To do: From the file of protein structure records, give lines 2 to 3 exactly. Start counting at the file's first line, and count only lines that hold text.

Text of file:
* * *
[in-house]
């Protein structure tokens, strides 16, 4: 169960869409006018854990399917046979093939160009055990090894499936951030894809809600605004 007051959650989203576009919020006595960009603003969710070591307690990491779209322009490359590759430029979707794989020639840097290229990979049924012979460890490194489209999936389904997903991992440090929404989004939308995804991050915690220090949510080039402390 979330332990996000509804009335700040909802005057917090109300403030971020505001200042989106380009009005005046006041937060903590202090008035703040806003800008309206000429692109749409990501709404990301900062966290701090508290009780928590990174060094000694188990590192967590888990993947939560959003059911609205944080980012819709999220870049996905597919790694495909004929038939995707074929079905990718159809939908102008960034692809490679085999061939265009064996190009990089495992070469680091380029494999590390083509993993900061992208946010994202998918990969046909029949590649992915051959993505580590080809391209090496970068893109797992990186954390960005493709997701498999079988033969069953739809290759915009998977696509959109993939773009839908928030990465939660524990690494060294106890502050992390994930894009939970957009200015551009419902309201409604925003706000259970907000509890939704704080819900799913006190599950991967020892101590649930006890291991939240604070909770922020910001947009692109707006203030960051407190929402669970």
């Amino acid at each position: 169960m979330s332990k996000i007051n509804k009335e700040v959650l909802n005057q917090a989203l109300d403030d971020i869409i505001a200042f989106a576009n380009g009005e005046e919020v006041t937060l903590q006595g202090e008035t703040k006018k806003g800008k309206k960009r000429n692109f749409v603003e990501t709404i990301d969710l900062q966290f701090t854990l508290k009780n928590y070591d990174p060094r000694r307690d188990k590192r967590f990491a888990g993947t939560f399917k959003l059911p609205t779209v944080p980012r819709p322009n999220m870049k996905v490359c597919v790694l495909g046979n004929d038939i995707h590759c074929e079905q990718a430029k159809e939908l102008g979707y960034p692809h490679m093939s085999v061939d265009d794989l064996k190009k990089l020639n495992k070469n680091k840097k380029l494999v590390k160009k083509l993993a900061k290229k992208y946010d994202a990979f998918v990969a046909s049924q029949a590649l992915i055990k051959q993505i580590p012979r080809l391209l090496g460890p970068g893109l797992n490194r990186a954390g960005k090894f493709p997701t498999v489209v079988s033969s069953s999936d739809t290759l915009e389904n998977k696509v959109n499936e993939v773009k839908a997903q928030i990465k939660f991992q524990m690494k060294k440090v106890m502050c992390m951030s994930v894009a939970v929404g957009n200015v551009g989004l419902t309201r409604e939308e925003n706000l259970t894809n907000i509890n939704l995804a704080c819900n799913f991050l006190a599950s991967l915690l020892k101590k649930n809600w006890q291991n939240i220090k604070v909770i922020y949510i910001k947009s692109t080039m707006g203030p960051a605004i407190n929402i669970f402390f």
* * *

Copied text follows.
């Protein structure tokens, strides 16, 4: 169960869409006018854990399917046979093939160009055990090894499936951030894809809600605004 007051959650989203576009919020006595960009603003969710070591307690990491779209322009490359590759430029979707794989020639840097290229990979049924012979460890490194489209999936389904997903991992440090929404989004939308995804991050915690220090949510080039402390 979330332990996000509804009335700040909802005057917090109300403030971020505001200042989106380009009005005046006041937060903590202090008035703040806003800008309206000429692109749409990501709404990301900062966290701090508290009780928590990174060094000694188990590192967590888990993947939560959003059911609205944080980012819709999220870049996905597919790694495909004929038939995707074929079905990718159809939908102008960034692809490679085999061939265009064996190009990089495992070469680091380029494999590390083509993993900061992208946010994202998918990969046909029949590649992915051959993505580590080809391209090496970068893109797992990186954390960005493709997701498999079988033969069953739809290759915009998977696509959109993939773009839908928030990465939660524990690494060294106890502050992390994930894009939970957009200015551009419902309201409604925003706000259970907000509890939704704080819900799913006190599950991967020892101590649930006890291991939240604070909770922020910001947009692109707006203030960051407190929402669970």
């Amino acid at each position: 169960m979330s332990k996000i007051n509804k009335e700040v959650l909802n005057q917090a989203l109300d403030d971020i869409i505001a200042f989106a576009n380009g009005e005046e919020v006041t937060l903590q006595g202090e008035t703040k006018k806003g800008k309206k960009r000429n692109f749409v603003e990501t709404i990301d969710l900062q966290f701090t854990l508290k009780n928590y070591d990174p060094r000694r307690d188990k590192r967590f990491a888990g993947t939560f399917k959003l059911p609205t779209v944080p980012r819709p322009n999220m870049k996905v490359c597919v790694l495909g046979n004929d038939i995707h590759c074929e079905q990718a430029k159809e939908l102008g979707y960034p692809h490679m093939s085999v061939d265009d794989l064996k190009k990089l020639n495992k070469n680091k840097k380029l494999v590390k160009k083509l993993a900061k290229k992208y946010d994202a990979f998918v990969a046909s049924q029949a590649l992915i055990k051959q993505i580590p012979r080809l391209l090496g460890p970068g893109l797992n490194r990186a954390g960005k090894f493709p997701t498999v489209v079988s033969s069953s999936d739809t290759l915009e389904n998977k696509v959109n499936e993939v773009k839908a997903q928030i990465k939660f991992q524990m690494k060294k440090v106890m502050c992390m951030s994930v894009a939970v929404g957009n200015v551009g989004l419902t309201r409604e939308e925003n706000l259970t894809n907000i509890n939704l995804a704080c819900n799913f991050l006190a599950s991967l915690l020892k101590k649930n809600w006890q291991n939240i220090k604070v909770i922020y949510i910001k947009s692109t080039m707006g203030p960051a605004i407190n929402i669970f402390f």